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How Robyn’s Dancing on My Own reflects the anxieties of the decade

By KIANA KIMBERLY FLORES Published Jan 11, 2020 5:00 am

If you’ve been to a nightclub at one point in your life, I’m sure this scene is familiar: Dim, flashing lights. Your head pounding to the beat of whatever pop song is playing. You’ve been drinking one too many shots. You start to sway.

Suddenly: a jolt of adrenaline from a few beats. You notice this one’s different because people flock to the dancefloor, excited. And then, under a drizzling synth: 

Somebody said you got a new friend

Does she love you better than I can?

The clarification of a rumor at its most self-aware.

Released at the start of the decade, Robyn’s Dancing on My Own was not an instant commercial success despite its constant appearance in end-of-year song roundups, and being named best song of 2010 by The Guardian.

But then, in 2016, it was brought to the forefront when Calum Scott released a piano cover of the song, which steadily climbed the charts. I don’t know what happened in our collective psyche, but we started to recognize the power and appeal of the original song.

I first heard this song in late 2017 under cheap colorful halogen lights at a secret disco in Davao City. I was sweaty from dancing and drinking too much rum. When this came on, I didn’t exactly know the lyrics, but I was familiar with its rhythmic thump — that which registers even before Robyn sings and then becomes amplified at the chorus.

I’ve always believed in the intricate whirlwind of feelings that come at us during our teenage years; one of the few things we’ll carry with us even after we’ve moved forward to our 20s.

The beat gets distracting as the song registers and increases amplitude. Heads bop, hips sway, until all of it turns to dancing. That night when I first heard Robyn, I realized now that she made us dance to the point of not noticing, that we’re dancing to grueling pain as the chorus progresses: 

I’m in the corner watching you kiss her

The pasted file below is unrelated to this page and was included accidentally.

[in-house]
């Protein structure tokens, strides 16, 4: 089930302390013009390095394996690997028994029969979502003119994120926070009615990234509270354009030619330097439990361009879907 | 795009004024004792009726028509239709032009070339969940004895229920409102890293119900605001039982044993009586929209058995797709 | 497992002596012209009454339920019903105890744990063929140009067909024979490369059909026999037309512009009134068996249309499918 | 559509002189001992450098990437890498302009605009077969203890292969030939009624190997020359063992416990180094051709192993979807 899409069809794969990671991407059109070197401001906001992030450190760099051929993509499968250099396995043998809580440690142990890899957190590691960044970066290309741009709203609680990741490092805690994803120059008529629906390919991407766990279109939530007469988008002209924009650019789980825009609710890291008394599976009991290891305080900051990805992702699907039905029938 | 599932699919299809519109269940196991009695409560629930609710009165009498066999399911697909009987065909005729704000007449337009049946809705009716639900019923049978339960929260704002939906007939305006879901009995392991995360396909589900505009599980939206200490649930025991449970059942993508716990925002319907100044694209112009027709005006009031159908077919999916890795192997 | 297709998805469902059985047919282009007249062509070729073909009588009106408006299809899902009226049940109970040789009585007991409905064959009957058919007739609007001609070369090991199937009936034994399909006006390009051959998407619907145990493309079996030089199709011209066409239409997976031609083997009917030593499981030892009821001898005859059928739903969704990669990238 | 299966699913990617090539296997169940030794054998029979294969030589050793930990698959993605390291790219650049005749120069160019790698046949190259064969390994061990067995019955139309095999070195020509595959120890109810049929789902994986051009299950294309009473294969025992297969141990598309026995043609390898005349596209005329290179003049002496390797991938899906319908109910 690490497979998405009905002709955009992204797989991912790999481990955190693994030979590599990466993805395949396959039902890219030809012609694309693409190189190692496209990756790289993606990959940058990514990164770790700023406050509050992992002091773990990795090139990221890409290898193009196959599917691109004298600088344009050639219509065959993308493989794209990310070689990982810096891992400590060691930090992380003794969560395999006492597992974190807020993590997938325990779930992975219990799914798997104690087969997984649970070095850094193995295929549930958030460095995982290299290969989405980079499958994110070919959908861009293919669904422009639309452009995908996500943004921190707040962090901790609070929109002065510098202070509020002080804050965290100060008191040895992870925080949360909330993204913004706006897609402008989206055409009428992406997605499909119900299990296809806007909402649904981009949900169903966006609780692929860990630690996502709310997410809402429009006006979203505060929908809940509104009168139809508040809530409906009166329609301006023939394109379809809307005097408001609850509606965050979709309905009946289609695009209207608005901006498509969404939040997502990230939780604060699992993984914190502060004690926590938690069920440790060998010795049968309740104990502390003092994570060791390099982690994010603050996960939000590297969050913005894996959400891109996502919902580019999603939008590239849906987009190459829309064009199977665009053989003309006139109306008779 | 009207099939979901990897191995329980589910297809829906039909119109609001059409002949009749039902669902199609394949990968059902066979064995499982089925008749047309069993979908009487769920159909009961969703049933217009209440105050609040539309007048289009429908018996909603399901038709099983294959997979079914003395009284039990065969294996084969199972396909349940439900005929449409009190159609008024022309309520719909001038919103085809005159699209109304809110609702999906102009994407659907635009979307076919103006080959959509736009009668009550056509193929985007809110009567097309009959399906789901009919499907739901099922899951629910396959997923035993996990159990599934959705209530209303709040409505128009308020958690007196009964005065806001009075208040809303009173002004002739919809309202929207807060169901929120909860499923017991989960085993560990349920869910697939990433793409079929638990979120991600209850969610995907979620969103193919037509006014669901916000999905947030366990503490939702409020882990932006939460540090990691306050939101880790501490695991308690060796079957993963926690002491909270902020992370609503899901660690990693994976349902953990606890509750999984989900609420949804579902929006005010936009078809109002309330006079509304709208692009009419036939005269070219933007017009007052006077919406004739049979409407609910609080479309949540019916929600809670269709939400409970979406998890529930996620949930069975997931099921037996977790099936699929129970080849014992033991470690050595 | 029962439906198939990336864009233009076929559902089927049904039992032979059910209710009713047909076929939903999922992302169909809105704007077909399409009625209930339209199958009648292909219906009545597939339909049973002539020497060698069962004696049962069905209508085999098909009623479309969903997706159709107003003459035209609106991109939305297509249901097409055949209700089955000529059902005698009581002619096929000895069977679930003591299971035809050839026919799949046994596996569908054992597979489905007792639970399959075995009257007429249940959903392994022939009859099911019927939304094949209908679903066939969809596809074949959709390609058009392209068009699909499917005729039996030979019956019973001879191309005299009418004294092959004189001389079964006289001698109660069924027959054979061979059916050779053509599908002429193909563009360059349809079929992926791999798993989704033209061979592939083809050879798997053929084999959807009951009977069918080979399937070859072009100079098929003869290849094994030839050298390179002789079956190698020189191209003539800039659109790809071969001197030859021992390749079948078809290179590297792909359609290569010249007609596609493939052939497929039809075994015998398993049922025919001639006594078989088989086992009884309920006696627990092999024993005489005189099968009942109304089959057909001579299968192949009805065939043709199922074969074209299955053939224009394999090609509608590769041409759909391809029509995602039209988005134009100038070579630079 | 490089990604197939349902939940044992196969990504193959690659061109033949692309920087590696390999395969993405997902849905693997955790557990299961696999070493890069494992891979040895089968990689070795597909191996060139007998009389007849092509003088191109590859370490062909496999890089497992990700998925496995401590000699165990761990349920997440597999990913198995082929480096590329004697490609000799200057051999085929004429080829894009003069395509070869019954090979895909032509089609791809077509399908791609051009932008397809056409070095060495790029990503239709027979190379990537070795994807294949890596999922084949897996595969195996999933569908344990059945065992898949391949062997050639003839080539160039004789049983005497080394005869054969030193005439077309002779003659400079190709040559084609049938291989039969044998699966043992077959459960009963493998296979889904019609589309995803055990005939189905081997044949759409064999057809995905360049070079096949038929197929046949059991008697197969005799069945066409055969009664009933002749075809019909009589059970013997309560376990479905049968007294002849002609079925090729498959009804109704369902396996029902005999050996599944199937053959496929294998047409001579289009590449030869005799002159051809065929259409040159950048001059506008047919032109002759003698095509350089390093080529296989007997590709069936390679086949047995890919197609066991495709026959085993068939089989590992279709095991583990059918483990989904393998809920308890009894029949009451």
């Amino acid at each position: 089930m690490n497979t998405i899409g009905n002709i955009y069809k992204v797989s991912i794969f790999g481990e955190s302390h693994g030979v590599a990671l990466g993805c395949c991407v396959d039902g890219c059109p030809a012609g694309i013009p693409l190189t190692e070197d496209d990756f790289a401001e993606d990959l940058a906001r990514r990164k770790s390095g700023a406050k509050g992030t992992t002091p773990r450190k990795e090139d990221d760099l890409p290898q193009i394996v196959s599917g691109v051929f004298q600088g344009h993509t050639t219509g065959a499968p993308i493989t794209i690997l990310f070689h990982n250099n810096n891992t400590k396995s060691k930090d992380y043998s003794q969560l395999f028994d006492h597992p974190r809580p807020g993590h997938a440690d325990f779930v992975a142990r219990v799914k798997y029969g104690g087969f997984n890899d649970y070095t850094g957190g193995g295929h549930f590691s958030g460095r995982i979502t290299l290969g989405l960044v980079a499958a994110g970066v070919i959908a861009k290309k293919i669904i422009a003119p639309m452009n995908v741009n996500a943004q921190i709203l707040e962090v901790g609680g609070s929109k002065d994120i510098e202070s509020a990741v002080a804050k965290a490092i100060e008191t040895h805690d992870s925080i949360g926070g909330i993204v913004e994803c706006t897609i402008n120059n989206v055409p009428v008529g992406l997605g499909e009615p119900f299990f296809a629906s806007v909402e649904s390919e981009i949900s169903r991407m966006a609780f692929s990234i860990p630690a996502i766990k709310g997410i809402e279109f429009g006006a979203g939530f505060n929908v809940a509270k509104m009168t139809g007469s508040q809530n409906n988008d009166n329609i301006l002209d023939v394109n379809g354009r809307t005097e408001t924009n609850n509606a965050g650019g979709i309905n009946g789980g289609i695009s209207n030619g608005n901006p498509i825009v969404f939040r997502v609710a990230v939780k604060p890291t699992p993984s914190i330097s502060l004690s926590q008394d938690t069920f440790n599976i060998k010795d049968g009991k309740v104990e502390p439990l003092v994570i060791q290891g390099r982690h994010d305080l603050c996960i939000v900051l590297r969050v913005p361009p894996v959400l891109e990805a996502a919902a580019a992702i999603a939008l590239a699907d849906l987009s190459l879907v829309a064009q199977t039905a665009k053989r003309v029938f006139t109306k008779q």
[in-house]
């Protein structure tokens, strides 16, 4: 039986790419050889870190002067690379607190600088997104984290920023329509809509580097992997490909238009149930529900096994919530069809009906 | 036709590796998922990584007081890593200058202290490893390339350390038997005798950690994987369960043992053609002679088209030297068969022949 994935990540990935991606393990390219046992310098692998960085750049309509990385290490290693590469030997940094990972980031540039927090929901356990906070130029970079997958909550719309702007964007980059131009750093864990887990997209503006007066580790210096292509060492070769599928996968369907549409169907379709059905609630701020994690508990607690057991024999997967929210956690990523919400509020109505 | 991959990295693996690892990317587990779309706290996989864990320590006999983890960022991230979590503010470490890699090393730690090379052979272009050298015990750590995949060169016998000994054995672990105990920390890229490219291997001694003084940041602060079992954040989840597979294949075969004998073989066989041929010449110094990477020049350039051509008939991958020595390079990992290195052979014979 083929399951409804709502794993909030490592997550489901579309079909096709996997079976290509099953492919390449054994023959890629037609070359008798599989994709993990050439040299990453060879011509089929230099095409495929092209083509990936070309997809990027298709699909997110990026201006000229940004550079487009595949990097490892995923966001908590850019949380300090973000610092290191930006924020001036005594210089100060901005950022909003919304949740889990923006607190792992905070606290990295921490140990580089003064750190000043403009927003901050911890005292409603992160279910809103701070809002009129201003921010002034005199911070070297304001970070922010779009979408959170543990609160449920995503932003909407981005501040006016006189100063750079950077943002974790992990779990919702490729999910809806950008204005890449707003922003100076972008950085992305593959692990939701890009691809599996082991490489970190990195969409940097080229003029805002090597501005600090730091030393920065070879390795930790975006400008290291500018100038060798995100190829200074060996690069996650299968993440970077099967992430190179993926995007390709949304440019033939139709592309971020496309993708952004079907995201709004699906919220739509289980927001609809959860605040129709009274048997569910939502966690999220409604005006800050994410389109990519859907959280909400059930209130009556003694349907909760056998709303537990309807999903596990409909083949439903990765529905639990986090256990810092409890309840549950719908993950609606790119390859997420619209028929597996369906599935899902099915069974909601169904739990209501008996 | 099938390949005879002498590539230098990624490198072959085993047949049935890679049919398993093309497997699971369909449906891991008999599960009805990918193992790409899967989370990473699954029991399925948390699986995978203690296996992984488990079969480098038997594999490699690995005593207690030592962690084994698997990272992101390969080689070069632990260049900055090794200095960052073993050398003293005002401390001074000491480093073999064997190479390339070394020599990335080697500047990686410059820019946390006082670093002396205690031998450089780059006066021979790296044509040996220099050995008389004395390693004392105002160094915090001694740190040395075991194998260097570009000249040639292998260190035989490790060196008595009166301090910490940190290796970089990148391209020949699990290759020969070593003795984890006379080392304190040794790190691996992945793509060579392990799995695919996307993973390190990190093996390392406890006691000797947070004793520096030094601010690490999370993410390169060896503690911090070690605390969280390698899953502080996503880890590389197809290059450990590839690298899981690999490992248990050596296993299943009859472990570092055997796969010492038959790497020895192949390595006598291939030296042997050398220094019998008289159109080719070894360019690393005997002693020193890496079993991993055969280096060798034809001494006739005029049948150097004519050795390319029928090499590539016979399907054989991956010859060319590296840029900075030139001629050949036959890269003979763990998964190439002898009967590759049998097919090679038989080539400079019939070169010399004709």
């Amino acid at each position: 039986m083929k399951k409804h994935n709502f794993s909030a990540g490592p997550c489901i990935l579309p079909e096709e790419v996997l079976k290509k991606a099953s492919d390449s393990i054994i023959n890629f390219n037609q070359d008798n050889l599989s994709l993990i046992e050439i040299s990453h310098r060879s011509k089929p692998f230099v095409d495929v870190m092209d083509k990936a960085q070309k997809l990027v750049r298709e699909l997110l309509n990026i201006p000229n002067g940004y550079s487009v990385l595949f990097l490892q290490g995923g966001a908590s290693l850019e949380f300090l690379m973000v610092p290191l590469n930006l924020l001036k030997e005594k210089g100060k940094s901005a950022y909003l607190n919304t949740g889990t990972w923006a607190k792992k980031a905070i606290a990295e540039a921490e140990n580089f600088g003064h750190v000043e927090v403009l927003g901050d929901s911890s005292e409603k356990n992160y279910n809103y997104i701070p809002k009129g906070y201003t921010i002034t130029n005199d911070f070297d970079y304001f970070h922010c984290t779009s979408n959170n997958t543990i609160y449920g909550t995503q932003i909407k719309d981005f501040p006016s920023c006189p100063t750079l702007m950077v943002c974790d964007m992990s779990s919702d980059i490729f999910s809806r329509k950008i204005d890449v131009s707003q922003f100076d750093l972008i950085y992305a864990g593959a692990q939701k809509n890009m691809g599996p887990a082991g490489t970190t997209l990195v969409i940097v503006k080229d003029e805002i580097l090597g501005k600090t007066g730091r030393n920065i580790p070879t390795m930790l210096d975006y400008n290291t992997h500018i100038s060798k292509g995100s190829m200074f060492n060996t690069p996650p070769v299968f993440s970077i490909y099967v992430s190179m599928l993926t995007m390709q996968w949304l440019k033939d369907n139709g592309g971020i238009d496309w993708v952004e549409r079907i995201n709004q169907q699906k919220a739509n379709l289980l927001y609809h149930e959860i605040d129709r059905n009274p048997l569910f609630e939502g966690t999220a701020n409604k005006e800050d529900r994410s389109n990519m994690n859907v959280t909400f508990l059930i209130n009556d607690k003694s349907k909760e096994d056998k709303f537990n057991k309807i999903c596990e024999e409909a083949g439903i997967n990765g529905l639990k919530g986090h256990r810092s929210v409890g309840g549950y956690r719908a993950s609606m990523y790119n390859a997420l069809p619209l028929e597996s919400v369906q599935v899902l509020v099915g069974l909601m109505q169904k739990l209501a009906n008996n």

I’m right over here why can’t you see me 

I’m giving it my all but I’m not the girl you’re taking home

I’ve always believed in the intricate whirlwind of feelings that come at us during our teenage years; one of the few things we’ll carry with us even after we’ve moved forward to our twenties.

Robyn’s Dancing on My Own gives me that intricacy in scathing lyrics wrapped in a 118 bpm tempo. After every jab at the chorus, she — regretfully? joyously? — croons ‘oh, oh, ohh…’ 

Reminiscent of how we’ve grown forlorn in this decade, following the infinite stream of breaking news about political extremism that borders on Nazism in the United States. The Amazon and Indonesian forest fires — literal burning of the Earth which, if you’re not yet alarmed, I don’t know what will. Numerous kidnappings of women and children in Metro Manila. Rice supply shortage. The infamous SEA Games cauldron which cost us a hell of a buck — for what? Blatant rape jokes from the very mouth of our President smeared all over the television. Anti-poor propaganda. This list goes on and on.

Yet, we’re finding ourselves at the end of a chaotic decade.

The secret ingredient of the song that tricks us so much into dancing or bopping or swaying is its play of syncopation — of sadness and joy, the exuberance of a nightclub and the weakening drag of seeing an ex-lover boning somebody on a street corner.

Carly Rae Jepsen does this, too. I think if there’s one thing to note about pop music in this decade is that it taught us that emotions can be celebrated, even the most heartbreaking ones. For a generation whose parents learned to stifle heavy emotions for the sake of saving face and ego, it’s a crucial generational milestone.

Don’t we all remember our fixation with the world ending?

In 2010, a lot of talk resurfaced about how the world will end — some say our sun would burn us, quite possibly, while others narrated the specifics of the world ending in 2012. We survived it.

Somehow we’re still here, eight years after, with the world as one big nightclub, and we’re all dancing on our own.